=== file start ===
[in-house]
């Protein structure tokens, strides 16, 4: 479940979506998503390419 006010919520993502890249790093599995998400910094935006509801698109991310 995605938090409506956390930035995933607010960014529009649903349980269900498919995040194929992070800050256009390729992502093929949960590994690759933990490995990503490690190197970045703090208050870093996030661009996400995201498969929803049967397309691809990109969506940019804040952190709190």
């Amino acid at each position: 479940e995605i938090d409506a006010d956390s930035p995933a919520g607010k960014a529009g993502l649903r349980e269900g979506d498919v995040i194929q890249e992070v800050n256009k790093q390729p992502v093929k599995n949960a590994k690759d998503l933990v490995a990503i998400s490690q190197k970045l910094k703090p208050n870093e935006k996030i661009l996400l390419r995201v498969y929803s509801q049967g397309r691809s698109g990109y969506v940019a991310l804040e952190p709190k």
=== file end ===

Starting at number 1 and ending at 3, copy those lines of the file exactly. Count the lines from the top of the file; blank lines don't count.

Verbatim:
[in-house]
């Protein structure tokens, strides 16, 4: 479940979506998503390419 006010919520993502890249790093599995998400910094935006509801698109991310 995605938090409506956390930035995933607010960014529009649903349980269900498919995040194929992070800050256009390729992502093929949960590994690759933990490995990503490690190197970045703090208050870093996030661009996400995201498969929803049967397309691809990109969506940019804040952190709190």
């Amino acid at each position: 479940e995605i938090d409506a006010d956390s930035p995933a919520g607010k960014a529009g993502l649903r349980e269900g979506d498919v995040i194929q890249e992070v800050n256009k790093q390729p992502v093929k599995n949960a590994k690759d998503l933990v490995a990503i998400s490690q190197k970045l910094k703090p208050n870093e935006k996030i661009l996400l390419r995201v498969y929803s509801q049967g397309r691809s698109g990109y969506v940019a991310l804040e952190p709190k």